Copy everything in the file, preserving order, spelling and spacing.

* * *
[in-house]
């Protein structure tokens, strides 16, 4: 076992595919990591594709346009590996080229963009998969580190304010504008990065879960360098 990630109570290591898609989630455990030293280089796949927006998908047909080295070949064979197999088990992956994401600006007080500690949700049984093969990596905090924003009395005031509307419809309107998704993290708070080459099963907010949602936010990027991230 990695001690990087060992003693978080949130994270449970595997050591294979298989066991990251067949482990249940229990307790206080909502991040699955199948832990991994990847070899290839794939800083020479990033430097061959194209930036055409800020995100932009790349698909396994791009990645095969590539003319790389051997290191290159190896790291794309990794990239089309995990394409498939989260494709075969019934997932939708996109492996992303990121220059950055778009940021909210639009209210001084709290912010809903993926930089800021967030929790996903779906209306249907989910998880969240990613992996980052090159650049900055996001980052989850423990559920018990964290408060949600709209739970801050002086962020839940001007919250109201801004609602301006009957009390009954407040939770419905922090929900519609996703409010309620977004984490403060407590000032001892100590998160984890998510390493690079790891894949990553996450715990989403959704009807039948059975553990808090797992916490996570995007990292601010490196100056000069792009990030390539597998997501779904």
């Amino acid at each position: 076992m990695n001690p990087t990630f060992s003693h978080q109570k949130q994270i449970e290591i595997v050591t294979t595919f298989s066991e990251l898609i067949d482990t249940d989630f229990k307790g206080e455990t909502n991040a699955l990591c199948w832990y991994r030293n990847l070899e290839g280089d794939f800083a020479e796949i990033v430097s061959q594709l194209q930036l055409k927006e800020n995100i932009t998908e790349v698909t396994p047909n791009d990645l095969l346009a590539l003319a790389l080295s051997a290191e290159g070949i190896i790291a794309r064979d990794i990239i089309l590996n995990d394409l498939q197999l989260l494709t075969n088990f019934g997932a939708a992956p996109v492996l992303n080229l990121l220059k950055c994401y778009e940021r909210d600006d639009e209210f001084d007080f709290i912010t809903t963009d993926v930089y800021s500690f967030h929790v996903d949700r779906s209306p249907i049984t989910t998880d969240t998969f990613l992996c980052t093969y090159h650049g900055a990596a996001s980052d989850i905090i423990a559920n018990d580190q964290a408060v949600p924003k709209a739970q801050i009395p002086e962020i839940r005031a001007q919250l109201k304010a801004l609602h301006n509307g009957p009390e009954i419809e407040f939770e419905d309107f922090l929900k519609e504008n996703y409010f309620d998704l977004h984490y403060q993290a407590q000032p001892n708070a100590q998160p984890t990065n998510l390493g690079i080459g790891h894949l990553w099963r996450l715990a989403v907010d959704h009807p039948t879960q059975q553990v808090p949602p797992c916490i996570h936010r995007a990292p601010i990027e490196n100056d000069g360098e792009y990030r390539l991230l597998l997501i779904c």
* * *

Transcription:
[in-house]
């Protein structure tokens, strides 16, 4: 076992595919990591594709346009590996080229963009998969580190304010504008990065879960360098 990630109570290591898609989630455990030293280089796949927006998908047909080295070949064979197999088990992956994401600006007080500690949700049984093969990596905090924003009395005031509307419809309107998704993290708070080459099963907010949602936010990027991230 990695001690990087060992003693978080949130994270449970595997050591294979298989066991990251067949482990249940229990307790206080909502991040699955199948832990991994990847070899290839794939800083020479990033430097061959194209930036055409800020995100932009790349698909396994791009990645095969590539003319790389051997290191290159190896790291794309990794990239089309995990394409498939989260494709075969019934997932939708996109492996992303990121220059950055778009940021909210639009209210001084709290912010809903993926930089800021967030929790996903779906209306249907989910998880969240990613992996980052090159650049900055996001980052989850423990559920018990964290408060949600709209739970801050002086962020839940001007919250109201801004609602301006009957009390009954407040939770419905922090929900519609996703409010309620977004984490403060407590000032001892100590998160984890998510390493690079790891894949990553996450715990989403959704009807039948059975553990808090797992916490996570995007990292601010490196100056000069792009990030390539597998997501779904």
């Amino acid at each position: 076992m990695n001690p990087t990630f060992s003693h978080q109570k949130q994270i449970e290591i595997v050591t294979t595919f298989s066991e990251l898609i067949d482990t249940d989630f229990k307790g206080e455990t909502n991040a699955l990591c199948w832990y991994r030293n990847l070899e290839g280089d794939f800083a020479e796949i990033v430097s061959q594709l194209q930036l055409k927006e800020n995100i932009t998908e790349v698909t396994p047909n791009d990645l095969l346009a590539l003319a790389l080295s051997a290191e290159g070949i190896i790291a794309r064979d990794i990239i089309l590996n995990d394409l498939q197999l989260l494709t075969n088990f019934g997932a939708a992956p996109v492996l992303n080229l990121l220059k950055c994401y778009e940021r909210d600006d639009e209210f001084d007080f709290i912010t809903t963009d993926v930089y800021s500690f967030h929790v996903d949700r779906s209306p249907i049984t989910t998880d969240t998969f990613l992996c980052t093969y090159h650049g900055a990596a996001s980052d989850i905090i423990a559920n018990d580190q964290a408060v949600p924003k709209a739970q801050i009395p002086e962020i839940r005031a001007q919250l109201k304010a801004l609602h301006n509307g009957p009390e009954i419809e407040f939770e419905d309107f922090l929900k519609e504008n996703y409010f309620d998704l977004h984490y403060q993290a407590q000032p001892n708070a100590q998160p984890t990065n998510l390493g690079i080459g790891h894949l990553w099963r996450l715990a989403v907010d959704h009807p039948t879960q059975q553990v808090p949602p797992c916490i996570h936010r995007a990292p601010i990027e490196n100056d000069g360098e792009y990030r390539l991230l597998l997501i779904c």